from The American Heritage® Dictionary of the English Language, 4th Edition
- n. A solid solution of iron and up to one percent of carbon, the chief constituent of hardened carbon tool steels.
from Wiktionary, Creative Commons Attribution/Share-Alike License
- n. A solid solution of carbon in iron; the chief constituent of steel
- n. Any crystal structure formed by a martensitic transition
from The Century Dictionary and Cyclopedia
- n. A very hard carbide of iron, approximately of the composition Fe24C, formed in the recalescenee of steel at 850° C. in cooling from a temperature of 1,000° C. or over. It remains unchanged if the metal is then suddenly cooled, as by plunging it into cold water, but on slow cooling is decomposed into iron and the carbide Fe3C. On the other hand, it appears that this latter compound, known as cementite, may split into martensite and carbon in the form of graphite.
from WordNet 3.0 Copyright 2006 by Princeton University. All rights reserved.
- n. a solid solution of carbon in alpha-iron that is formed when steel is cooled so rapidly that the change from austenite to pearlite is suppressed; responsible for the hardness of quenched steel
This structure is called martensite and is desired when maximum hardness is essential.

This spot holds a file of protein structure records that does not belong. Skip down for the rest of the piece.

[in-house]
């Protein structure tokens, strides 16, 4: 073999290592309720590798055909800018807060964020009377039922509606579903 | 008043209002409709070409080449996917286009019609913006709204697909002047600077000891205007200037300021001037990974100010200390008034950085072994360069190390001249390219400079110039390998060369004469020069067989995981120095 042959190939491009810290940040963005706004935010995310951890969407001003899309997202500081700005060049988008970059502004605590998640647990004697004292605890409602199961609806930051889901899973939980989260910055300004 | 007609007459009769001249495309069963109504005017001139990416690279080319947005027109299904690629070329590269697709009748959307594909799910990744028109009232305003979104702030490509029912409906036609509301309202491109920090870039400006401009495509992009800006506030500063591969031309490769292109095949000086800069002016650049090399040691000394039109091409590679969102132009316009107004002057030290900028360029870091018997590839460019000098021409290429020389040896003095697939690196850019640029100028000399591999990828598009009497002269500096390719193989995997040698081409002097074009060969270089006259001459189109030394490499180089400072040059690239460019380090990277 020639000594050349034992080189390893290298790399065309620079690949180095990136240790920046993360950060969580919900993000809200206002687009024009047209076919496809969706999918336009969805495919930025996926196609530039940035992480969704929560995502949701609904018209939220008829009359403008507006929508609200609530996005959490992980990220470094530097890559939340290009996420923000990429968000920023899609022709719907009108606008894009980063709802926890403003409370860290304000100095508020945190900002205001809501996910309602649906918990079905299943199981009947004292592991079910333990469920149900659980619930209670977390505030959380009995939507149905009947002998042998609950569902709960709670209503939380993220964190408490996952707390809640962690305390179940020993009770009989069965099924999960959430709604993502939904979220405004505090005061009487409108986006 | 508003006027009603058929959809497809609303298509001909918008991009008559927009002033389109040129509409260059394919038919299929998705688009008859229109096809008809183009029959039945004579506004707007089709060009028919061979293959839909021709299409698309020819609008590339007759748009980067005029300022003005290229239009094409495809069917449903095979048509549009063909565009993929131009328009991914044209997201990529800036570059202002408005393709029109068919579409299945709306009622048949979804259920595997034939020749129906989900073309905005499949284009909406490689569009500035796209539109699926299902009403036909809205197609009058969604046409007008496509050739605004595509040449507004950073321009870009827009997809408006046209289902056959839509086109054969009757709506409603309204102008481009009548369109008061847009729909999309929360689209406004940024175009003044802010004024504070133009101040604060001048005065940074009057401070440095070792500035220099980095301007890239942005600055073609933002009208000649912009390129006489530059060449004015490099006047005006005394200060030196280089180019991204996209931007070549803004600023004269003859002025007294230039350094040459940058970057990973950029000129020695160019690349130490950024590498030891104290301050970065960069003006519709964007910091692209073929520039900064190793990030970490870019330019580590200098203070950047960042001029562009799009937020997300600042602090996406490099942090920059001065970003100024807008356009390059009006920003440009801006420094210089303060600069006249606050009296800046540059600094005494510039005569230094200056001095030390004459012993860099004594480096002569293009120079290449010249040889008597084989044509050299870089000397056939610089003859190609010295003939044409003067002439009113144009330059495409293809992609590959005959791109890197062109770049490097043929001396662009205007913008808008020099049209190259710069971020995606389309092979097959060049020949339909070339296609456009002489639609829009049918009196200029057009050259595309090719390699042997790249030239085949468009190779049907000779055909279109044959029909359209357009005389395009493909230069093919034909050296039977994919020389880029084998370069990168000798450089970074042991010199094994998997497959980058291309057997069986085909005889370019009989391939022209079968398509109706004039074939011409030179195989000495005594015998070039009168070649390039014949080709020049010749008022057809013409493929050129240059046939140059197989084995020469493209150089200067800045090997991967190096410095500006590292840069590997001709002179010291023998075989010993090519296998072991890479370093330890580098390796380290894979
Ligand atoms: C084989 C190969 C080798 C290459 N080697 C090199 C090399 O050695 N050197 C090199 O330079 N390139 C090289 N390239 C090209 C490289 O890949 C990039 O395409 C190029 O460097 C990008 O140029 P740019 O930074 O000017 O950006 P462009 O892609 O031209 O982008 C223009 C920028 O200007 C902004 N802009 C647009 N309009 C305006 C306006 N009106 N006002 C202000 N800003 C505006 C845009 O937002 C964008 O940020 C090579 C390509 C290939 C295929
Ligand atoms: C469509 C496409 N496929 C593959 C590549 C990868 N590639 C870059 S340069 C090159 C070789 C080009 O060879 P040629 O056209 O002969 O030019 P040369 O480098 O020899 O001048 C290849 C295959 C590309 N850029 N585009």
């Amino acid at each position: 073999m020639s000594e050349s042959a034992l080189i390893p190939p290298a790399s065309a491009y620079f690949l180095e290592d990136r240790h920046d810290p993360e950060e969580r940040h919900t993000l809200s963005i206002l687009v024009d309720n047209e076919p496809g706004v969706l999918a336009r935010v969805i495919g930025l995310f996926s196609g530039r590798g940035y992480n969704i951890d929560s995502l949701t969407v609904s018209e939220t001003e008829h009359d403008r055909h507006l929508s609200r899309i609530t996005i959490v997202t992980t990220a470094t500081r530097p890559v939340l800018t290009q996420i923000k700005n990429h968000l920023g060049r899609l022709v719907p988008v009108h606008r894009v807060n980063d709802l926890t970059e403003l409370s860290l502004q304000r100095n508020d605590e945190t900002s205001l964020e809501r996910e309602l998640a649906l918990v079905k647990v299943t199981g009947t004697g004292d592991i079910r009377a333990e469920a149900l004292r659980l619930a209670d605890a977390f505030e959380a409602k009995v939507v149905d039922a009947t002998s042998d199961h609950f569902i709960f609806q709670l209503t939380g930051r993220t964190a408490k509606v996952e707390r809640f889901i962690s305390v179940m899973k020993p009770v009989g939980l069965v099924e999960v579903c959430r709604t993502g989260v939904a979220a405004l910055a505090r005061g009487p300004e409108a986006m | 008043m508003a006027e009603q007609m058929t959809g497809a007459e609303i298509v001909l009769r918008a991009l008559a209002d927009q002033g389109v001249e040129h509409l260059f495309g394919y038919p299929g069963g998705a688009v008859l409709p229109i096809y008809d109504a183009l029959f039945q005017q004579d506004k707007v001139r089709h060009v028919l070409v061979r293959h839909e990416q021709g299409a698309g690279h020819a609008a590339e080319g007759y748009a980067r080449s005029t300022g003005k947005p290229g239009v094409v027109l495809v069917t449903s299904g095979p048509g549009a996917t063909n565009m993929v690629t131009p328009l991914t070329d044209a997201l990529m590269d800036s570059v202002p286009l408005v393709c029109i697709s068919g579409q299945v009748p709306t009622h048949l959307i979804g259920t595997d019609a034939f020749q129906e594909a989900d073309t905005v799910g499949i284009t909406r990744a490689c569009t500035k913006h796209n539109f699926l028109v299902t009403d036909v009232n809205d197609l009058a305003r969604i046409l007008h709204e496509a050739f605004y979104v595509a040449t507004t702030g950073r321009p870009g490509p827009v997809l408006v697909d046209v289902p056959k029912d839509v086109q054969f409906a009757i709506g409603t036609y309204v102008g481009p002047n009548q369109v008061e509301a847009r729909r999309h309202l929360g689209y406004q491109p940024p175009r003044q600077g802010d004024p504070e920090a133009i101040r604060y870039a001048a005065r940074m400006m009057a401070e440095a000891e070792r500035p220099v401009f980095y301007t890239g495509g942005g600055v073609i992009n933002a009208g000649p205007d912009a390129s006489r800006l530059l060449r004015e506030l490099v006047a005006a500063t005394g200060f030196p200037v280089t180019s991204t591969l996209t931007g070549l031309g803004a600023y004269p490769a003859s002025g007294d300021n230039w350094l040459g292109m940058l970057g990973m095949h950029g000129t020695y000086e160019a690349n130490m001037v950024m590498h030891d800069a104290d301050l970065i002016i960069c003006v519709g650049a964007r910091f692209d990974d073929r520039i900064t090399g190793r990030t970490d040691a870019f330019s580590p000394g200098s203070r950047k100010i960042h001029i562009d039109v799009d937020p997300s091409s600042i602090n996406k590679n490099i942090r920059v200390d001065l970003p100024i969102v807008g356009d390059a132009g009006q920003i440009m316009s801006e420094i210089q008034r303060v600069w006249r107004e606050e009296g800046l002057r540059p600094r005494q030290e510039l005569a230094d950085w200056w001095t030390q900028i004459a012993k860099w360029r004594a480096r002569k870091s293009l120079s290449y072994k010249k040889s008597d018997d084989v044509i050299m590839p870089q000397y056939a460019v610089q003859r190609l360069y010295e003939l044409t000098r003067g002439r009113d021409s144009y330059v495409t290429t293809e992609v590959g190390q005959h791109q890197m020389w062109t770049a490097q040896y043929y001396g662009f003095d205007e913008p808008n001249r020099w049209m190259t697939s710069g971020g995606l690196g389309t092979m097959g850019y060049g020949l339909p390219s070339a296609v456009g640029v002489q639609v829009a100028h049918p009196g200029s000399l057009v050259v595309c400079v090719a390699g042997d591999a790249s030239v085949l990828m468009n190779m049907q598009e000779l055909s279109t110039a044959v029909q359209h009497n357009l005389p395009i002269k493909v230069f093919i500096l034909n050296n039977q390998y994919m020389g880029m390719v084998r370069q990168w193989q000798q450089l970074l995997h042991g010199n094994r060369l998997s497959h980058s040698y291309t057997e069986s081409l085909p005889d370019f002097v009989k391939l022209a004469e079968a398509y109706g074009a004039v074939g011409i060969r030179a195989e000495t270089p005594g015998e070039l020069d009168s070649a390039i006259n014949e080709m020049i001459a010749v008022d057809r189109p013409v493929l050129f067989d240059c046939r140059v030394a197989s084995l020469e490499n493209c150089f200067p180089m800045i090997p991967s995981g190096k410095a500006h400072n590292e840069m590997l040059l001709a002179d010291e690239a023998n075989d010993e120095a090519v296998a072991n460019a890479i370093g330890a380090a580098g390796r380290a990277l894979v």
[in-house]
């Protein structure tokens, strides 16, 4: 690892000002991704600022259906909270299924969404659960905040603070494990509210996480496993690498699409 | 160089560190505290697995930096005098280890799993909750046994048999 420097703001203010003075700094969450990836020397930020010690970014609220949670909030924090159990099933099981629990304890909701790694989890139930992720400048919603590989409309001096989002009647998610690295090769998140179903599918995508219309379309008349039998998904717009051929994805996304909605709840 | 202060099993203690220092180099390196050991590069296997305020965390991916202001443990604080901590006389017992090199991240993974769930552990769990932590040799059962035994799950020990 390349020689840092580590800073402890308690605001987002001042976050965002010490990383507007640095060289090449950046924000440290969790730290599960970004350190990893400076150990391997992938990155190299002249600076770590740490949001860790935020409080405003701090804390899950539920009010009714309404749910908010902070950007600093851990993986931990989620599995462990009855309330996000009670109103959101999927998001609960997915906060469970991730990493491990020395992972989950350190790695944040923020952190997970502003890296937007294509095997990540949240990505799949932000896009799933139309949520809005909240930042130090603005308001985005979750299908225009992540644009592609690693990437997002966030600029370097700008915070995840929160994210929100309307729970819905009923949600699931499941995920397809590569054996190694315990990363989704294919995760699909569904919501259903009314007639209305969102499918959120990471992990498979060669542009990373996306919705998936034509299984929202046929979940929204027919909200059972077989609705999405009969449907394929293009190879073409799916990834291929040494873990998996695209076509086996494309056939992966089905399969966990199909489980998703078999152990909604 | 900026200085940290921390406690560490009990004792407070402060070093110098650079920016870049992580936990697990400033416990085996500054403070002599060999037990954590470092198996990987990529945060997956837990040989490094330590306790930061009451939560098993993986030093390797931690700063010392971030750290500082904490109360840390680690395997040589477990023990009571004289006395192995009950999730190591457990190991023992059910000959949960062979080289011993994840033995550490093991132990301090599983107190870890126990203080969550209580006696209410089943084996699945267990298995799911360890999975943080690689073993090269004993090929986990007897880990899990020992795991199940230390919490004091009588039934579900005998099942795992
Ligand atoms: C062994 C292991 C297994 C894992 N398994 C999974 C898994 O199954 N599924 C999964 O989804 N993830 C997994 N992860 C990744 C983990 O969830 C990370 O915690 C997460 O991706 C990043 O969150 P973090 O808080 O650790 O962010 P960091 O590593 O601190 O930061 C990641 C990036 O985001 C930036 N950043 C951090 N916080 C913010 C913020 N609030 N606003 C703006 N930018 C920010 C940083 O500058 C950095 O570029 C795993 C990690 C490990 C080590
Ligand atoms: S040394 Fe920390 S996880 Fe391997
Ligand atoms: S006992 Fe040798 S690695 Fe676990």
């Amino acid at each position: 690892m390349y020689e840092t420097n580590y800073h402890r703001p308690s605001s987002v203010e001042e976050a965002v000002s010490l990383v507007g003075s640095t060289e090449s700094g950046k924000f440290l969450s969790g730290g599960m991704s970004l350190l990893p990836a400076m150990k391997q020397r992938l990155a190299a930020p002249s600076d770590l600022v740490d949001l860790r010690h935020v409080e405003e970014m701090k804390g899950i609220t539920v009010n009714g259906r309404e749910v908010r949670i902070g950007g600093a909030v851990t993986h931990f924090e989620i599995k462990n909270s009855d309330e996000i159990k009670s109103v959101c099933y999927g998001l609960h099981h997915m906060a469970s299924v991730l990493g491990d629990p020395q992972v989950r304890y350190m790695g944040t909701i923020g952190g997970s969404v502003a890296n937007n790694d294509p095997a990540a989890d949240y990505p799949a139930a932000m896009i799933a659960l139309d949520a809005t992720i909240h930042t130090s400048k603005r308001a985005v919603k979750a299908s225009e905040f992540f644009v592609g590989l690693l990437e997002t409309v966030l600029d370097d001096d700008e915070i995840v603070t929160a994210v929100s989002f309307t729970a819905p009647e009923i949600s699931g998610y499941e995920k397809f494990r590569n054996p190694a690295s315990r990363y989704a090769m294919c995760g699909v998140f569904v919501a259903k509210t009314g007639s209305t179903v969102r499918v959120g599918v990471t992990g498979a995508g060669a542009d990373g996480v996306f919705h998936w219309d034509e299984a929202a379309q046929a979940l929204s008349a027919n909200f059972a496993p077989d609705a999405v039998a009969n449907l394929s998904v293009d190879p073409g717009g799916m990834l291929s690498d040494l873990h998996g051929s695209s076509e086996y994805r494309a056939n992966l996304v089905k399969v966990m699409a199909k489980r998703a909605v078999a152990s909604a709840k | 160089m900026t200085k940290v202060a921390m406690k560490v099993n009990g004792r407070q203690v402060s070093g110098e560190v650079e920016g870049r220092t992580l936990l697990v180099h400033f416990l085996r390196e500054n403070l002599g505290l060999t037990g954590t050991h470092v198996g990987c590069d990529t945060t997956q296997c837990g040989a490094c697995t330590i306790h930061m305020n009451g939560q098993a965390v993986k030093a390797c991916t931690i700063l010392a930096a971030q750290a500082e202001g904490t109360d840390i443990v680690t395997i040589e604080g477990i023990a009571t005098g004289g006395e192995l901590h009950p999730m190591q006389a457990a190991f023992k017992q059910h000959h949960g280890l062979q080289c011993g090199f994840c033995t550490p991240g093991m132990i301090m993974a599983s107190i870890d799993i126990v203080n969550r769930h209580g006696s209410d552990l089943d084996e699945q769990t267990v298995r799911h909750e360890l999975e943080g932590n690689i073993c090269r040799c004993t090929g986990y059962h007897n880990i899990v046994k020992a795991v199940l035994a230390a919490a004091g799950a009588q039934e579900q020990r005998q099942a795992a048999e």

In the ordinary practice of hardening steels, the quenching is not so drastic, and the transformation of austenite back to ferrite and cementite is more or less completely effected, giving rise to certain transitory forms which are known as "martensite," "troostite," "sorbite," and finally, pearlite.
The engineers are running programs that show how adding tiny amounts of alloys to ferrite and martensite—crystalline structures of iron—during the steelmaking process changes the steel's strength, as well as its ability to be shaped into different parts.
When cooled rapidly, however, as in the tempering of steel, martensite remains a homogeneous solid solution, or hard steel.
When cooled slowly below 670 degrees, martensite yields a heterogeneous mixture of pearlite and ferrite (or cementite, if the original mixture contained between 0.8 per cent. and two per cent. of carbon).
When heated to 670 degrees, it becomes homogeneous, an amount of carbon up to two per cent. dissolves in the iron, and hard steel or martensite is formed.
Moderate reheating or annealing changes this structure largely into troostite, which is a partly transformed martensite, possessing much of the hardness of martensite, but with
The structure is then austenite and the air-cooled structure of this steel is martensite.
Troostite is of doubtful composition, but possibly is an unstable mixture of untransformed martensite with sorbite.
This toughness is the chief characteristic of the next material in the transformation series, sorbite, which is merely martensite wholly transformed into